• eliminate deductibles, co-payments, and coinsurance for medical assistance.

...and, just yesterday, the full Minnesota Senate passed an "omnibus" Health & Human Services bill which would include the MinnesotaCare public option expansion as well:

Saint Paul, Minn. – Today a broad coalition of labor, rural, immigrant, arts and advocacy groups applauded the Minnesota Senate for passing a MinnesotaCare Public Option proposal (SF2995) in the health omnibus budget bill. The MinnesotaCare Public Option expands access to affordable health coverage by allowing more Minnesotans the option of buying into MinnesotaCare, paying a premium based on their income. Organizations and advocates urged lawmakers to adopt the House bill language (HF2930) that allows all Minnesotans without status to access MinnesotaCare. As passed, the Senate bill only allows children without status to access MinnesotaCare, leaving behind thousands of Minnesotans without status who are frontline workers.

The MinnesotaCare Public Option bill expands eligibility to Minnesotans enrolled in the individual health insurance market who earn more than the current MinnesotaCare income limit, which is 200% of the federal poverty line or $55,000 per year for a family of four. The MinnesotaCare Public Option immigrant inclusion policy would end the ban on eligibility for undocumented immigrants, allowing them to enroll in MinnesotaCare and contribute to their coverage at the same affordable premiums paid by other Minnesotans at their income level.

Setting aside the issue of allowing all undocumented immigrants to participate vs. just undocumented children, this is still a massive step forward.

From the text of the (extremely long & densely-worded) bill itself:

Sec. 18.  Minnesota Statutes 2022, section 256L.04, is amended by adding a subdivision to read:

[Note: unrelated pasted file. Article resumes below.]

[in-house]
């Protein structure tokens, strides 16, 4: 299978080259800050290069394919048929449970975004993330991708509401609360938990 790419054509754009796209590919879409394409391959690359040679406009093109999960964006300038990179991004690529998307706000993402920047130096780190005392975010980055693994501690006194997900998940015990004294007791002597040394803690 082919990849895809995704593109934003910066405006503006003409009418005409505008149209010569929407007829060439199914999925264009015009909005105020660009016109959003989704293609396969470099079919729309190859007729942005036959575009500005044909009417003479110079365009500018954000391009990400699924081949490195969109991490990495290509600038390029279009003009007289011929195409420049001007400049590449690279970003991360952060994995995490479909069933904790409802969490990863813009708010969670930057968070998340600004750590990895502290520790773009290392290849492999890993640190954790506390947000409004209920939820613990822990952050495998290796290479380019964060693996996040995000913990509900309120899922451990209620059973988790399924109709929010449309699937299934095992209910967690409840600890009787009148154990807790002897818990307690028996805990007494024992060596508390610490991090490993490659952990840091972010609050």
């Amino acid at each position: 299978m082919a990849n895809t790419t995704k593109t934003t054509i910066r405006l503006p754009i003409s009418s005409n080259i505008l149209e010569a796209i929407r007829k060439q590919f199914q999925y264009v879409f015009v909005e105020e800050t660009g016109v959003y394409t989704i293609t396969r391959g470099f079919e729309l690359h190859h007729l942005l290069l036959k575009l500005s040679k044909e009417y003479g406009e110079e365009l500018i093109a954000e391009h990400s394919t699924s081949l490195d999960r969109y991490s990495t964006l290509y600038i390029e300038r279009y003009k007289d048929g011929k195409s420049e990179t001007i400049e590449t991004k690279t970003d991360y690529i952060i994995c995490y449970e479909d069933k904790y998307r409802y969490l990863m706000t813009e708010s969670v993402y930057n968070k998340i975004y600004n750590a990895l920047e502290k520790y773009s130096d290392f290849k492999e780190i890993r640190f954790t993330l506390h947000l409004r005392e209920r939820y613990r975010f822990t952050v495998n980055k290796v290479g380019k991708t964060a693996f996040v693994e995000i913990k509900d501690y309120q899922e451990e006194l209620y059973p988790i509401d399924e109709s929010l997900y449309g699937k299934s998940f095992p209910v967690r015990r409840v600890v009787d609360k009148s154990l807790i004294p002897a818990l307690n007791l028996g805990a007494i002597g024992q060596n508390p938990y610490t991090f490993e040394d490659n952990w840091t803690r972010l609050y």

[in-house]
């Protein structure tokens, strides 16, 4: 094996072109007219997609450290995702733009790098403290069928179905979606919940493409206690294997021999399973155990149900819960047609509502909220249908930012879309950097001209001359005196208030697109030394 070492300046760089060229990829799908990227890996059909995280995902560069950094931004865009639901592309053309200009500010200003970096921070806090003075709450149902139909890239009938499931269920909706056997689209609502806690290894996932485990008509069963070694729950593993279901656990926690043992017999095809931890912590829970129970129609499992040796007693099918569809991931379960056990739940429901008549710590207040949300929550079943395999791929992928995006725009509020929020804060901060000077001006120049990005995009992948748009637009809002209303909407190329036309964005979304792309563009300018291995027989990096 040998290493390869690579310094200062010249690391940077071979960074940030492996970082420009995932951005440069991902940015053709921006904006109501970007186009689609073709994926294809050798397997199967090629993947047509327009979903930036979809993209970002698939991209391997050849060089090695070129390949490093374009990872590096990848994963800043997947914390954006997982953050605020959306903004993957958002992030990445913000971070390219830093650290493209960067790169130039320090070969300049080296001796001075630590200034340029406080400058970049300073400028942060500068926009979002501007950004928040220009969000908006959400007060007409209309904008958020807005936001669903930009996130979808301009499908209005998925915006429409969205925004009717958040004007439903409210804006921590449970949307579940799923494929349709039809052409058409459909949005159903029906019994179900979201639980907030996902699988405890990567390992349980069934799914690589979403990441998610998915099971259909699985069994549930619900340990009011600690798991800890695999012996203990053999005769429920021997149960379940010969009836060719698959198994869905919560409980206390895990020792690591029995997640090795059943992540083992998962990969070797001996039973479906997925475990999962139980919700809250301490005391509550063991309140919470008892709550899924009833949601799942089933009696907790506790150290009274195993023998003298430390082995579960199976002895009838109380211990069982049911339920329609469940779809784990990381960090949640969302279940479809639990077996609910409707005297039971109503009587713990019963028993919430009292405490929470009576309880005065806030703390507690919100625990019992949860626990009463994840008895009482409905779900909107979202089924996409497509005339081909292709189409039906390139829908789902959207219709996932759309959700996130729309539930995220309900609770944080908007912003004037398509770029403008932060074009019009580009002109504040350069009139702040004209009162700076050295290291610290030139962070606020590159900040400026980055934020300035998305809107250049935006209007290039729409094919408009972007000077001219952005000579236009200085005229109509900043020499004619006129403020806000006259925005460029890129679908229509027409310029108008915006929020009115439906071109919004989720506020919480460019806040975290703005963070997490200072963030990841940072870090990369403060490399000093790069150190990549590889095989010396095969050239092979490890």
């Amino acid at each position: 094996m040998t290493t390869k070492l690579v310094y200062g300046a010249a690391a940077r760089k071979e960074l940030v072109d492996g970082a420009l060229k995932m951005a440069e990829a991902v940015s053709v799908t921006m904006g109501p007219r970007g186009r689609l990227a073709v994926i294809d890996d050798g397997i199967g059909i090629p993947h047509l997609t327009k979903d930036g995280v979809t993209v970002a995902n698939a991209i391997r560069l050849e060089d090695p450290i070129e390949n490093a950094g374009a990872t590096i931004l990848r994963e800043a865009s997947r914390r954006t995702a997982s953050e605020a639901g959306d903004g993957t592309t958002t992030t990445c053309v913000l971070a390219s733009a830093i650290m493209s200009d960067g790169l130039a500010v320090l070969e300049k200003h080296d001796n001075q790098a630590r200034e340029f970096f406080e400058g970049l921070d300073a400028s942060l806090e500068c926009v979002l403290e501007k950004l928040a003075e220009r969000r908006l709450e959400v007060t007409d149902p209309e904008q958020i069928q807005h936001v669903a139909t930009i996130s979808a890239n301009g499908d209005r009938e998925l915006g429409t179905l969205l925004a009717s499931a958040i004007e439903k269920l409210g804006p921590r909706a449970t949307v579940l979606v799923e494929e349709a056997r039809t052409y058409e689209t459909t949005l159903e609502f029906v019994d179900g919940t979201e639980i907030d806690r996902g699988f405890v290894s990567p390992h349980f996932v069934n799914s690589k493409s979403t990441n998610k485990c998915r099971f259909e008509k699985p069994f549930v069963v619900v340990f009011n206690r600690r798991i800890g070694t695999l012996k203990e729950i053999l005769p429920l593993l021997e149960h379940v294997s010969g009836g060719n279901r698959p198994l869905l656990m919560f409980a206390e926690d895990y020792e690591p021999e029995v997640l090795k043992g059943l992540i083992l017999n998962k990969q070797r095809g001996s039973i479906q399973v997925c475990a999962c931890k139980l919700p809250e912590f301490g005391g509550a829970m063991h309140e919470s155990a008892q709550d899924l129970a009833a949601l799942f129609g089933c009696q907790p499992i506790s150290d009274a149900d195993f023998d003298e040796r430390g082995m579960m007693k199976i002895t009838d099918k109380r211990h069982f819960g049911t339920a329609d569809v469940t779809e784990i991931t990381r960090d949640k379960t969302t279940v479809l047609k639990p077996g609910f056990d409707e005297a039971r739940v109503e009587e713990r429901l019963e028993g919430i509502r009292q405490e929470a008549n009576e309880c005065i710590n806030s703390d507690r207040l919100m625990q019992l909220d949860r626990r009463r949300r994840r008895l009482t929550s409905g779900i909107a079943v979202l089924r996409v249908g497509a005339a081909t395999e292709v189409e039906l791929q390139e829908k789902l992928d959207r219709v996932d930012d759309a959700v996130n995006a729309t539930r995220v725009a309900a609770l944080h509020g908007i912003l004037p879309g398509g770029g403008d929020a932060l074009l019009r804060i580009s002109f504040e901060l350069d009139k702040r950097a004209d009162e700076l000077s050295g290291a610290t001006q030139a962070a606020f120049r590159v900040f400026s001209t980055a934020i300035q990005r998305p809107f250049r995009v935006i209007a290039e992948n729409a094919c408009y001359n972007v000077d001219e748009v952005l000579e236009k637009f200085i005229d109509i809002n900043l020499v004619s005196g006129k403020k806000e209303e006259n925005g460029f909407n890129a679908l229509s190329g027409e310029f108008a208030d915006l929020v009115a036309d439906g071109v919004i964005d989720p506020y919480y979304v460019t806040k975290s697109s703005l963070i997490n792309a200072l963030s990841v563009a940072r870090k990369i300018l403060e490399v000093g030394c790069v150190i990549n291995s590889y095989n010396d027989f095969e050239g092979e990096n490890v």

Subd. 15.  Persons eligible for public option. (a) Families and individuals with income above the maximum income eligibility limit specified in subdivision 1 or 7 but who meet all other MinnesotaCare eligibility requirements are eligible for MinnesotaCare. All other provisions of this chapter apply unless otherwise specified.

(b) Families and individuals may enroll in MinnesotaCare under this subdivision only during an annual open enrollment period or special enrollment period, as designated by MNsure in compliance with Code of Federal Regulations, title 45, parts 155.410 and 155.420.

EFFECTIVE DATE. This section is effective January 1, 2027, or upon federal approval, whichever is later, subject to certification under section 32. The commissioner of human services shall notify the revisor of statutes when federal approval is obtained.

One key change is that it looks like they've bumped out the implementation date by a year to 2027. It's also interesting to note that while those currently eligible for MinnesotaCare (in the 138 - 200% FPL income range) can enroll year-round, the expansion restricts enrollment for those over 200% FPL to the normal Open Enrollment (and Special Enrollment) periods available for ACA exchange enrollment.

As for the sliding scale premium pricing, that hasn't been determined yet, although children up to age 20 wouldn't be charged any premium regardless of income, which is interesting:

(d) The commissioner shall establish a sliding premium scale for persons eligible through the public option under section 256L.04, subdivision 15. Beginning January 1, 2027, persons eligible through the public option shall pay premiums according to this premium scale. Persons eligible through the public option who are 20 years of age or younger are exempt from paying premiums.

It looks like the omnibus bill is now winding its way through the Minnesota House. Assuming it makes it through to full passage I'll do another update on it, since it includes a bunch of other important healthcare stuff as well.